MLB Odds: Improving the Pace and Allowing Ties

When the MLB instituted a new intentional walk rule, which eliminates the need to throw four balls, they did so with one objective in mind: speeding up the pace of play. This was also Rob Manfred’s goal when implementing the 30-second time limit for managers to decide whether to challenge a play. Both of these rules are being exercised this season, but (as expected) games aren’t getting noticeably shorter.

The average MLB game lasted 3:00:42 in 2016, and saw an all-time high of 3:02:21 in 2014. The league needs to bring that number down, and not just by a few minutes.

Are there other options the MLB could explore? Of course there are, and we will dive into them here. But we won’t stop there. I also want to talk about the possibility of games ending in ties, avoiding the blasphemous 17-inning game. As usual, I’ll have the odds for each potential rule change being enacted (within the next five years).

Possible Changes to Improve the Pace of Play

Pitch Clock: 1/2

Manfred is already testing this out in the minors, where the clock allows for a maximum of 20 seconds between pitches. There is no reason for a pitcher to take any longer than that to receive the ball from his catcher, get himself set, retrieve the signal, and deliver a pitch. (I could even go for a shorter clock.)

In 2016, major-league pitchers averaged 22.6 seconds between pitches. Please implement a clock ASAP!

Limit “Time Outs” by Batters: 3/2

I understand that occasionally a batter has something in his eye, dislikes his footing, or doesn’t like the grip he has on the bat. But the league needs to amend its lengthy list of exceptions that allow a batter to step out of the box.

In 2015, the MLB enacted a rule stating batters must keep at least one foot in the batter’s box throughout every at bat. However, here are all the exceptions to that rule. (When do they have to stay in the box?)

Umpires need to stop granting so many time outs (how about three per game?), and a batter should not be able to leave the box after every time he swings at a pitch.

Limit Mound Meetings: 2/1

This would not only improve the pace of play, but also likely provide the game with some added scoring. When a pitcher is struggling with signs, or just doesn’t have his command, the pitching coach or catcher often heads out to the mound to settle the situation.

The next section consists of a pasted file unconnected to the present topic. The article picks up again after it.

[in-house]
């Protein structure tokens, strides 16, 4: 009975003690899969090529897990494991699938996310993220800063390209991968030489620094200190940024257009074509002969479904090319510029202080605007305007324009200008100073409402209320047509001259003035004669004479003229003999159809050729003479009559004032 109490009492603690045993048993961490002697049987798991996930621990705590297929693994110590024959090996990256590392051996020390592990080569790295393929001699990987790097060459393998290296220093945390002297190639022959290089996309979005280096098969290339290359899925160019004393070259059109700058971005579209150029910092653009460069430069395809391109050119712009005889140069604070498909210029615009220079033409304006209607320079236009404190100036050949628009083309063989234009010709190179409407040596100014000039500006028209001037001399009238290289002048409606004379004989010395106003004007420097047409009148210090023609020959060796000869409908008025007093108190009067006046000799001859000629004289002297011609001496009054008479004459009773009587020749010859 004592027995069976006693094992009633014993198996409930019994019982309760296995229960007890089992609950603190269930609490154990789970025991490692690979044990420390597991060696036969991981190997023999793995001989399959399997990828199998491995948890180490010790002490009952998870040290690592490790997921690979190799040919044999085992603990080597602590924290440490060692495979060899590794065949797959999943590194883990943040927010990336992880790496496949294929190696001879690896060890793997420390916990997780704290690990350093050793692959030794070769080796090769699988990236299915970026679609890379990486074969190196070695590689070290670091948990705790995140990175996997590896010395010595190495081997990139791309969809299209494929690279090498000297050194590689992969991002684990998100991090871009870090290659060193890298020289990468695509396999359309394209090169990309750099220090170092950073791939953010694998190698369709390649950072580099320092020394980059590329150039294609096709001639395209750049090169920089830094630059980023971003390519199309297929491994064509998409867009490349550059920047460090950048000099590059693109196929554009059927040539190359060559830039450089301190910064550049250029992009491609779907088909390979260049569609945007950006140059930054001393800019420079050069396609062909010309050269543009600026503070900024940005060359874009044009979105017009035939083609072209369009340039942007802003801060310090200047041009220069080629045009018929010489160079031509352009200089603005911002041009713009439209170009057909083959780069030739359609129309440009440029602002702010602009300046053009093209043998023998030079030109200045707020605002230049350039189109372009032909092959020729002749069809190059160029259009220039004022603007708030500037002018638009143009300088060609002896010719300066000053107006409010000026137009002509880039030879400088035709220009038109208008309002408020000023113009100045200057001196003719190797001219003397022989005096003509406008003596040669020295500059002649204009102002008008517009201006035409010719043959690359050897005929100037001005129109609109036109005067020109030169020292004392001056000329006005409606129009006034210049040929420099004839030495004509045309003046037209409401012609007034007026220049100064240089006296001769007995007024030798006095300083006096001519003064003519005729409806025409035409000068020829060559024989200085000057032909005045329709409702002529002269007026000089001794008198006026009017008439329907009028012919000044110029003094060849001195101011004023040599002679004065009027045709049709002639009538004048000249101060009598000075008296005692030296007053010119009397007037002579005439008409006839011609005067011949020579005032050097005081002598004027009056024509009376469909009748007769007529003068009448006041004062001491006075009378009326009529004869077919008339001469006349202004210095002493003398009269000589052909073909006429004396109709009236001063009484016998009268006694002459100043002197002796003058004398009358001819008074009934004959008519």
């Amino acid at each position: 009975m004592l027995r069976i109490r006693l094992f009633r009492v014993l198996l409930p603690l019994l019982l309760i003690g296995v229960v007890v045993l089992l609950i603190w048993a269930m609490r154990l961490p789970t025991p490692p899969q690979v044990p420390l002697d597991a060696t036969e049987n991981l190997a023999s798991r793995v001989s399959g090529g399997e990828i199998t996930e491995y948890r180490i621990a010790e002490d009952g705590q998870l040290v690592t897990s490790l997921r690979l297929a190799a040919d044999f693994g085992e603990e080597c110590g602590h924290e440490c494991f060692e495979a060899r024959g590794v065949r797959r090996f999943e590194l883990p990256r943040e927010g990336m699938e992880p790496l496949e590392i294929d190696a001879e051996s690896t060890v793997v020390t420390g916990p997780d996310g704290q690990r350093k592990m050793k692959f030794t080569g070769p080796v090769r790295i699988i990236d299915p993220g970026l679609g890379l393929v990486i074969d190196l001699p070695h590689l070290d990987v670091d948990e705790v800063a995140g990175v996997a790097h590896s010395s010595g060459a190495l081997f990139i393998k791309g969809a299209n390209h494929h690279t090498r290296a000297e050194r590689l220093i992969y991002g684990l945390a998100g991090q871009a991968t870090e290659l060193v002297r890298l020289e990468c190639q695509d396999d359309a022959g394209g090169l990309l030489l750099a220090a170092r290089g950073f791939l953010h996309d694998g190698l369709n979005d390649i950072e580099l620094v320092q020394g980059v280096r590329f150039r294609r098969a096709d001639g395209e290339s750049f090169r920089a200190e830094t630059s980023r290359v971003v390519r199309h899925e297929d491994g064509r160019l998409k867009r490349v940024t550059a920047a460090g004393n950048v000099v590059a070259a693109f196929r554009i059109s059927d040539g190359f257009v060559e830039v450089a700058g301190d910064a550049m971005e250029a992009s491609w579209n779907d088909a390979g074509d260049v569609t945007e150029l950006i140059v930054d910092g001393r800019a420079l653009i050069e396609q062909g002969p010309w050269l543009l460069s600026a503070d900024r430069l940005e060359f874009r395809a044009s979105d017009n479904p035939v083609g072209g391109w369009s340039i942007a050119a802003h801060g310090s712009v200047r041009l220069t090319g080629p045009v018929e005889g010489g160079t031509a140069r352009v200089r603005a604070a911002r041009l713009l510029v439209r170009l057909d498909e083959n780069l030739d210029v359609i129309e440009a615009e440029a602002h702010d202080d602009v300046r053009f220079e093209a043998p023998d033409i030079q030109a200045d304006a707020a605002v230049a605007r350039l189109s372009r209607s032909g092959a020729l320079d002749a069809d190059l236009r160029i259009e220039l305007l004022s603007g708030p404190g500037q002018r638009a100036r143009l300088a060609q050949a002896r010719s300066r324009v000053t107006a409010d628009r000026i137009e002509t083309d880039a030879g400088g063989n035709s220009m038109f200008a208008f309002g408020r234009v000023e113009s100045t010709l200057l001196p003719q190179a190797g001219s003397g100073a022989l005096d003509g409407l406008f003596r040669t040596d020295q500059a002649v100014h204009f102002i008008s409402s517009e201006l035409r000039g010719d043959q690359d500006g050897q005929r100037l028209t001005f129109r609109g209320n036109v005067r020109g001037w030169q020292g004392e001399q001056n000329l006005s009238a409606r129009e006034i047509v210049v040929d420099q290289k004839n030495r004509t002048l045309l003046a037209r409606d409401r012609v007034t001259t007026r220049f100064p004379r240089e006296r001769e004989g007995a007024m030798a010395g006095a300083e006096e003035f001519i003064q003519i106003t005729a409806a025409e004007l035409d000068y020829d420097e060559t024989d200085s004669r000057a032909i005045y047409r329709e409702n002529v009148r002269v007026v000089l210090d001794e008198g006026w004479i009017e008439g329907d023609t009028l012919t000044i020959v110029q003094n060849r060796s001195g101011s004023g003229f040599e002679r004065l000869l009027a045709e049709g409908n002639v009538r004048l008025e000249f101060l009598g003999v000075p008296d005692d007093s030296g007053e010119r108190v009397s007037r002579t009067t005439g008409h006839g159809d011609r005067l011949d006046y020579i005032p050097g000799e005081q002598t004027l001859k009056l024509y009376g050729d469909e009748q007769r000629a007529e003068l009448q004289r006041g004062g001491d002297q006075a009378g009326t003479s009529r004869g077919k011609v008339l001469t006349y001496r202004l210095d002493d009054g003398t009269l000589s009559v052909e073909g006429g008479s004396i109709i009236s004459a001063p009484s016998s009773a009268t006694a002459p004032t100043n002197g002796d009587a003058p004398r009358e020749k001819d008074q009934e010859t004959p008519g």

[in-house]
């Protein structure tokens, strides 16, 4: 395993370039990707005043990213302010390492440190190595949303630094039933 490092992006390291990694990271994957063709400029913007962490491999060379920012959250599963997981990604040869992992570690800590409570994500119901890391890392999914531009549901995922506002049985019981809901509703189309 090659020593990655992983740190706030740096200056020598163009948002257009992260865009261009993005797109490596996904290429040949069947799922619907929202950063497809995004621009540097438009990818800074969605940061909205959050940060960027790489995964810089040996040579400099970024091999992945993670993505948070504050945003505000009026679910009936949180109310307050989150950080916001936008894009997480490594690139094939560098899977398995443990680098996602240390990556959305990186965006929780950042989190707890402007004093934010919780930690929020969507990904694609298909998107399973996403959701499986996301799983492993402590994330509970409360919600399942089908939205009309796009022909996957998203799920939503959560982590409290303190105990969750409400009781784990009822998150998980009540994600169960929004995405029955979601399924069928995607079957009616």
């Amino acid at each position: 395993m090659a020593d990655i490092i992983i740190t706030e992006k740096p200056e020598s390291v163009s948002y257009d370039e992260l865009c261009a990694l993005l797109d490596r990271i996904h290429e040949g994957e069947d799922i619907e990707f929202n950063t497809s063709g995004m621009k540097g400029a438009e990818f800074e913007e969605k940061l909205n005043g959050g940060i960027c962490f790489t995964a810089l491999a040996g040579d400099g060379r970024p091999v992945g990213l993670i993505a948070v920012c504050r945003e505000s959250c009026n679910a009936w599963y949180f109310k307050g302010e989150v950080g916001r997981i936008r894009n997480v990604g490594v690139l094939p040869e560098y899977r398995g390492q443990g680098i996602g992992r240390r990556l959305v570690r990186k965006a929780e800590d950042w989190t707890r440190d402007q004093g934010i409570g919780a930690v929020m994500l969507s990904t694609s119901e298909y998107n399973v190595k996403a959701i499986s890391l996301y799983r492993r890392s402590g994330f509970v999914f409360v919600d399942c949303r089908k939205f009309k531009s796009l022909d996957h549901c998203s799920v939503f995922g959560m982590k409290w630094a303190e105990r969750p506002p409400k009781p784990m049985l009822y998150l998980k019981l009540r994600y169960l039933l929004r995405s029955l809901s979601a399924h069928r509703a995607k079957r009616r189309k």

There is already enough standing around in a baseball game. A mound meeting should only be allowed once per game. Any other time a meeting happens at the mound, it should end in a pitching change or the batter being granted first-base.

Limit the Number of Pitching Changes per Inning: 4/1

Once again, we are improving more than just pace of play here. Manfred has acknowledged how effective relief pitchers are in the game today, and we all know how long the delay is for a team to make a pitching change.

Here is my proposal: if the pitcher who started the game opens an inning, you are allowed to make two pitching changes during that inning; if a reliever starts the inning, you are only permitted one change. A switch that is made before the inning starts does not count against a team’s limit.

For those teams who try to use “injury” to remove a pitcher, that player would have to go on the seven-day DL. (Or the league could create a five-day DL for this circumstance.)

Fixing Extra-Innings

Allow Ties: 5/2

While the NHL has eliminated ties, and the NFL is contemplating it, baseball needs to go the other way. If a game is not decided by the end of the 12th inning, just call it a tie.

Have you ever been in attendance for a game that went beyond 12 innings? If you answered, “hell no, I took off,” you rest with the majority. If you did have the courage to tough out multiple extra innings, which come sans alcohol, you were likely able to hear the discussion being had by the couple three sections over.

In a 162-game schedule, there is no need for a game to go 17 innings. Just call it a tie.

Start Each Inning with a Runner on Second-Base: 7/2

Look away traditionalists. This idea is currently being tested in the minor leagues, and may be the best alternative to allowing ties.

I would like to see this happen to start the 12th inning, though, not immediately.


Photo Credit: Keith Allison (flickr) [https://creativecommons.org/licenses/by-sa/2.0/]

Perry

Perry is a regular contributor to MTS and a die-hard Broncos fan. Yes, he does remember the five Super Bowl losses, but likely remembers all your teams shortcomings, too. Consider yourself warned. Though his love for the Broncos may seem unconditional, Mr. Port never mixes his emotions with gambling.